We define impedance as the complex ratio of potential (voltage) over flow (current). We can describe it as how much a system "impedes" the flow according to a potential applied to it. But wouldn't it be better to think the other way around, as the resulting potential produced by a flow through the system?
This interpretation of impedance feels more organic with the topology of electronic systems. Once current flows through an element, it produces a voltage potential. The input is current, the output is voltage. This would turn flow into the input and potential into the output. Output/Input = Transfer Function.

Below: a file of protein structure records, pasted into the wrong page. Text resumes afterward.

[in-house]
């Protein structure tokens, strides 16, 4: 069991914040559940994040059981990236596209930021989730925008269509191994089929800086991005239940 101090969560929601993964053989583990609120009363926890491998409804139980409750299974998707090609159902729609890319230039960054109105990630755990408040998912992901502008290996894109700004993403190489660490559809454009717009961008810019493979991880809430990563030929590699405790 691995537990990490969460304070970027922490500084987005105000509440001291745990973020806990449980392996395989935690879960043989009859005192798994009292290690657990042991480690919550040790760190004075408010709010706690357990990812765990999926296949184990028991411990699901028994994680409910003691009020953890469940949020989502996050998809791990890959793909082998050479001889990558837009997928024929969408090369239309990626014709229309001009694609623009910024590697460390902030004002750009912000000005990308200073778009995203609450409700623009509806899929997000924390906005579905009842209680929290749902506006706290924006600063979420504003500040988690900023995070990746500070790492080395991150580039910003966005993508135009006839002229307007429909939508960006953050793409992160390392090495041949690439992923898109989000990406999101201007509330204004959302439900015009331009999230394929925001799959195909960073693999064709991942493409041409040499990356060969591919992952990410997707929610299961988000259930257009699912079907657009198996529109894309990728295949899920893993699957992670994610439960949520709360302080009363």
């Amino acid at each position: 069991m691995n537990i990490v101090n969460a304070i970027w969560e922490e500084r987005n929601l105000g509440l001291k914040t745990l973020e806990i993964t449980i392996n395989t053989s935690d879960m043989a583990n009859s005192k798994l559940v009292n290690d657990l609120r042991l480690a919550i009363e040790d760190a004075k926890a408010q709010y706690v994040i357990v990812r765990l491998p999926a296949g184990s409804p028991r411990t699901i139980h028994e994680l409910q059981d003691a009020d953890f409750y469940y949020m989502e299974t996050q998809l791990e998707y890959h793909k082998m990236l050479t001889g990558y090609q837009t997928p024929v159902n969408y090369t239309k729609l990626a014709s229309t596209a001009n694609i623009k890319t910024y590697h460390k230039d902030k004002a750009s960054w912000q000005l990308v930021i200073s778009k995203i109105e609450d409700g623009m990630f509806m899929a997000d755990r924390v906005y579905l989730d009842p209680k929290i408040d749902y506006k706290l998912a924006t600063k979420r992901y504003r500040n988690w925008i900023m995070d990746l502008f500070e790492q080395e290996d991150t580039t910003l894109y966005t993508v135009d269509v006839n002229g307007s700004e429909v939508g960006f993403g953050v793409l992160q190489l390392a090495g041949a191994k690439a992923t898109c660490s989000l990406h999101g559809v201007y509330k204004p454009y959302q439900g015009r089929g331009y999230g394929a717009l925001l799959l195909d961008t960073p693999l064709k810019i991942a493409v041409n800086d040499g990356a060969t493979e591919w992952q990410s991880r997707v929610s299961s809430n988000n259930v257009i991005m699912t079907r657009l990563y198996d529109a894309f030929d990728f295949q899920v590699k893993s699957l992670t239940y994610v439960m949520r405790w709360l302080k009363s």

This approach makes the concept of admittance, which is sometimes better applicable for mechanical systems, easier to manipulate. The input for a mechanical system is usually force and the output is velocity. Again, Output/Input = Transfer function.
I'm modelling transducers and it seems like transfer functions are a more general concept for describing the behaviour of a system that converts energy between domains (electrical<->mechanical).